Close modal
Table 2.

Intraclass correlation coefficients between 2 graders (p < 0.05)

Clarus pre-operationClarus post-operationOptomap pre-operationOptomap post-operation
Optic cup area 0.955 0.909 0.996 0.941 
Optic disc area 0.972 0.996 0.976 0.996 
Optic cup/disc ratio 0.988 0.996 0.989 0.854 
Dx 0.957 0.934 0.905 0.983 
Clarus pre-operationClarus post-operationOptomap pre-operationOptomap post-operation
Optic cup area 0.955 0.909 0.996 0.941 
Optic disc area 0.972 0.996 0.976 0.996 
Optic cup/disc ratio 0.988 0.996 0.989 0.854 
Dx 0.957 0.934 0.905 0.983 

The average optic cup area captured with Optomap was 389.49 ± 112.20 px preoperatively and 336.62 ± 104.86 px postoperatively. The mean value of the optic disc area was 2,906.44 ± 738.09 px before operation and 2,536.32 ± 796.47 px after operation. There was a statistically significant decrease in value postoperatively (p < 0.001). The mean difference of the optic cup/disc ratio before and after surgery was −0.0016 with no statistically significant difference (p = 0.76). Average value of Dx was 199.29 ± 16.60 px preoperatively and 189.97 ± 18.45 px after. The difference was statistically significant (p < 0.001).

The means of difference of both optic disc (p = 0.041) and Dx (p = 0.021) of Clarus between before and after surgery were larger than that of Optomap and statistically significant. While the mean of difference of optic cup of Clarus was also more notable compared to Optomap, it appeared no statistical significance. Main outcomes were displayed in Figure 2.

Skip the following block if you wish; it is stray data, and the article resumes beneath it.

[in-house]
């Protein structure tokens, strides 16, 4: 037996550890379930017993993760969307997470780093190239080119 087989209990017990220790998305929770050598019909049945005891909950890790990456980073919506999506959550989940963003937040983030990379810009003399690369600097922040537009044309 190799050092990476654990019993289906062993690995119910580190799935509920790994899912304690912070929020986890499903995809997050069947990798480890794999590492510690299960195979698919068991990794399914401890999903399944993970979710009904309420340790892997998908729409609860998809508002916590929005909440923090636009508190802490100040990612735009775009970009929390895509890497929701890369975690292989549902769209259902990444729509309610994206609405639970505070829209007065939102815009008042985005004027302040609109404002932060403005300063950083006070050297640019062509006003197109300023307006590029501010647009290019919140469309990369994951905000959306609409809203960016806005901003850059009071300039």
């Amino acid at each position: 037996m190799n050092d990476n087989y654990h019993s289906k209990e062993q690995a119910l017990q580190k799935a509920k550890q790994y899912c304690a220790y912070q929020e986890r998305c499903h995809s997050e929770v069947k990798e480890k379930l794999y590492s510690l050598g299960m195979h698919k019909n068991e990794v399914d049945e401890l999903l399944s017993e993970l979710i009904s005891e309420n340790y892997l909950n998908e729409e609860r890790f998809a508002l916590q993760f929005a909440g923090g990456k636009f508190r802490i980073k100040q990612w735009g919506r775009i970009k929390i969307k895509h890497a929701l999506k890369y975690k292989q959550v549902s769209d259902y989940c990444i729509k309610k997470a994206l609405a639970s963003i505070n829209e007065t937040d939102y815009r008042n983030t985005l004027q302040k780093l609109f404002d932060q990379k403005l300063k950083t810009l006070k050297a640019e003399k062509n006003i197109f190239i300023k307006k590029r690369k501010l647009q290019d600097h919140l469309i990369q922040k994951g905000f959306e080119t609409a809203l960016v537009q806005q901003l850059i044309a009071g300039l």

Fig. 2.

Statistical facts before operation and in follow-up visits. The means of difference of the optic cup/disc ratio of both Clarus (p = 0.83) and Optomap (p = 0.76) before and after surgery were not statistically significantly different, while average values of Dx of both machines preoperatively and postoperatively were (p < 0.001).

Fig. 2.

Statistical facts before operation and in follow-up visits. The means of difference of the optic cup/disc ratio of both Clarus (p = 0.83) and Optomap (p = 0.76) before and after surgery were not statistically significantly different, while average values of Dx of both machines preoperatively and postoperatively were (p < 0.001).

Close modal

With EVO-ICL implantation on trend, life quality of numerous patients with high myopia has been improved. High myopia often comes with various complications including macular degeneration, posterior scleral staphyloma, and retinal choroid atrophy [16], which could lead to blindness without intervention. Therefore, regular fundus examination should be brought to spotlight. How the implantation of intraocular lens alters the fundus imaging system has been one of the common concerns. To our knowledge, this is the first study to investigate the differences between Clarus and Optomap UWF imaging systems before and after EVO-ICL implantation, which is of utility value.